Kalamos Peak: A life changing walk
Updated: Jul 20, 2021
How did it all start?
Raised in suburban Athens in the 90s', I spent my summers in our family house in Anafi. As a kid I found peace sitting on the hot sand washing away my school thoughts, playing happily with other kids, and definitely not bothering on what the little island had been hiding in plain sight.
Years later as an adult, the urge to dig deeper pushed me into following the tens of tourists rushing to their pilgrimage.
"You wouldn't want to hike earlier than 18:00, when the sun is unforgiving" suggested a friend, while I was making preps. Our ride started from the main village around 18:00 and 20 minutes later we reached the ancient remains of Apollo temple, now the orthodox monastery of Zoodochos Pigi, the life-giving fountain.
The way to the top
The hike would last 1hr and 15 minutes, being a beginner.
The path is a well-hidden secret for the common eye, and a guide is absolutely necessary.
Small lighthouses of stacked rocks guide the path to the top.
Soon the Monastery was out of sight and all I could think was that it feels like climbing a giant's back.
Along the way, the rocks would become more slippery and the path steeper, sometimes allowing only one person to pass it at a time.
The pace of the group made me pant and sweat.
"Calm down, use your senses, and watch your step. Don't try to keep up with the rest, this is not a race" the guy behind me said.
Rocky igloos providing shelter to animals & shepherds found along the way made me think why would someone come all the way up to here to build this.
But amazed by the view and allured by the scent of wild thyme, it somehow put sense in all this.
“Dont rush it. Make regular stops to admire the nature around you. Breathe.”
Reached the top just before sunset, all sweaty and with a feeling of accomplishment. The air was fresh, but I could sense the humidity coming, as the clouds went by.
As soon as I saw the Monastery's top, I knew the struggle was over and walked my self to the gathering point. The balcony of all balconies.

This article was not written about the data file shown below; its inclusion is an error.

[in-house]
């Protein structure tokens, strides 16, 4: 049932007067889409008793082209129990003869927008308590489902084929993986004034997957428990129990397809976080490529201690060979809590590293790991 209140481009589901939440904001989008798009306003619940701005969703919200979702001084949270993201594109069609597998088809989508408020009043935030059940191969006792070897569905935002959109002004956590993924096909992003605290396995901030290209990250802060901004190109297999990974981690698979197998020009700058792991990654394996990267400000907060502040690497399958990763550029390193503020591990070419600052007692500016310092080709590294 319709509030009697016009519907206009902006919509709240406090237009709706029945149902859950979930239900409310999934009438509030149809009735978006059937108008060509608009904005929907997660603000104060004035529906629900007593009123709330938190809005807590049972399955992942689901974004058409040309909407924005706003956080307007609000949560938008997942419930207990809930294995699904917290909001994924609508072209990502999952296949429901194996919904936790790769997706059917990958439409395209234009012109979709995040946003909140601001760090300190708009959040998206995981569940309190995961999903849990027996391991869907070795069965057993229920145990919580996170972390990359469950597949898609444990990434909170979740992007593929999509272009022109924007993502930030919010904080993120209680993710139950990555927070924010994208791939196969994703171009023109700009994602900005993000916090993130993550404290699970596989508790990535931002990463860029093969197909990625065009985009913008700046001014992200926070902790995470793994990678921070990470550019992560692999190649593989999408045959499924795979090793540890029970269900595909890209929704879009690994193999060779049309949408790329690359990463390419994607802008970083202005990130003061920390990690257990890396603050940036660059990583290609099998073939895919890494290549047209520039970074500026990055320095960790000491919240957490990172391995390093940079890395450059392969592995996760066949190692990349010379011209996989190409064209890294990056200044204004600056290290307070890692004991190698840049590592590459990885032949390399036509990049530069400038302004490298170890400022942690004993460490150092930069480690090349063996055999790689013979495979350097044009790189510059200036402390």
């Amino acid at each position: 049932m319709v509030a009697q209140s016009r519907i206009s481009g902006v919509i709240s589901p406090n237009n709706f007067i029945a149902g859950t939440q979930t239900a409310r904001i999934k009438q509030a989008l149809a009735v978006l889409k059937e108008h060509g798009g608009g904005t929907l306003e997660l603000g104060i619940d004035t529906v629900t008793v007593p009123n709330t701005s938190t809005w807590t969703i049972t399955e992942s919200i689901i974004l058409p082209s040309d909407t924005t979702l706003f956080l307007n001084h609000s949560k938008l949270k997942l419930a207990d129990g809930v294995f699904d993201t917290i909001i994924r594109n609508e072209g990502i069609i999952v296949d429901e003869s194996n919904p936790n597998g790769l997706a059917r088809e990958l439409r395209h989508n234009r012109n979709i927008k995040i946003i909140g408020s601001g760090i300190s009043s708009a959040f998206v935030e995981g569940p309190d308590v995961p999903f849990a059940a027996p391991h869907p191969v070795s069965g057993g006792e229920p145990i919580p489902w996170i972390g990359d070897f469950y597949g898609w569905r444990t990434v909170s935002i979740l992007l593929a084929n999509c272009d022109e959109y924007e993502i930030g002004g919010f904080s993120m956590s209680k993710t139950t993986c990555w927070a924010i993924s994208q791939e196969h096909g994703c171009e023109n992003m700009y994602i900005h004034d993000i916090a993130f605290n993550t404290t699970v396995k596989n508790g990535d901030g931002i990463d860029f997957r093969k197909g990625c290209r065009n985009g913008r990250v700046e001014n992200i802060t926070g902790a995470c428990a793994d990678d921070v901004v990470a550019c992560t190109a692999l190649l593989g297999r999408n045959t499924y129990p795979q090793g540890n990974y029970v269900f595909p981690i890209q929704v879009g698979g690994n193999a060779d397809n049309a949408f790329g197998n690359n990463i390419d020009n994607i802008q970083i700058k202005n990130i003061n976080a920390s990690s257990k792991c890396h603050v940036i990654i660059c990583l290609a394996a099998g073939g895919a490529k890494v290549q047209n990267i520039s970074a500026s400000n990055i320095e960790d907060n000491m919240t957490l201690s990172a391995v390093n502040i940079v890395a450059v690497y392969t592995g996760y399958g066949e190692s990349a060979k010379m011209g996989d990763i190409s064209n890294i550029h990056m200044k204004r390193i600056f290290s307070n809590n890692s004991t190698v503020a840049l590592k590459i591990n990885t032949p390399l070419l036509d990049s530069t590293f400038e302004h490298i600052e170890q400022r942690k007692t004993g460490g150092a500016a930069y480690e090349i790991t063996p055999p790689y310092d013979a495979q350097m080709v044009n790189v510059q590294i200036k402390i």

The unspeakable beauty gave me the chills, I swear it felt like I was walking on paradise gate.
Everyone was ecstatic and joyful, sharing food, hugs, alcohol, and laughs.
The Monastery itself was a piece of art, built in the 1600s, possibly one of the most unique places I have ever been to.
I did know it but I was about to experience a night sky full of stars, comets, satellites, airplanes, nebulas, and a milky way like you have never seen it before.
The chit chats and songs of others made a perfect lullaby for a good night's sleep.
Well, a good night's sleep it wasn't. The clouds kept us company all night and humidity tapped us in the back like an old-time friend.
Our alarm clock woke us up right before the sunrise, so we could make ourselves a coffee.
Covered in the warmth of the sleeping bag, we climbed the opposite side of the monastery to watch the sunrise from the sea.
It did put things into perspective, as you fell asleep with the sun on your front, waking up with the sun on your back.
The view of the island top in the morning light, put things in a proportion and scale.
Its time to head back.
Mise en place
A. Foam camping mattress will do the job but definitely try getting an inflatable one. It makes a difference.
B. Sleeping bag.
C. Your toothbrush, toothpaste, and hand soap.
D. Water. At least 1L for the way up and 0.5L for your teeth & washing hands.
E. Extra t-shirt and sweat suite. You will sweat. You will get cold.
F. Toilet paper. Yes, there is no toilet up there. A small hoe to dig would be appreciated.
G. Food. You can buy local Souvlakia from the village and bring them for your dinner. Fruits & nuts are also a good choice.
H. Alcohol. Raki or Ouzo is the most common spirit brought to these hights.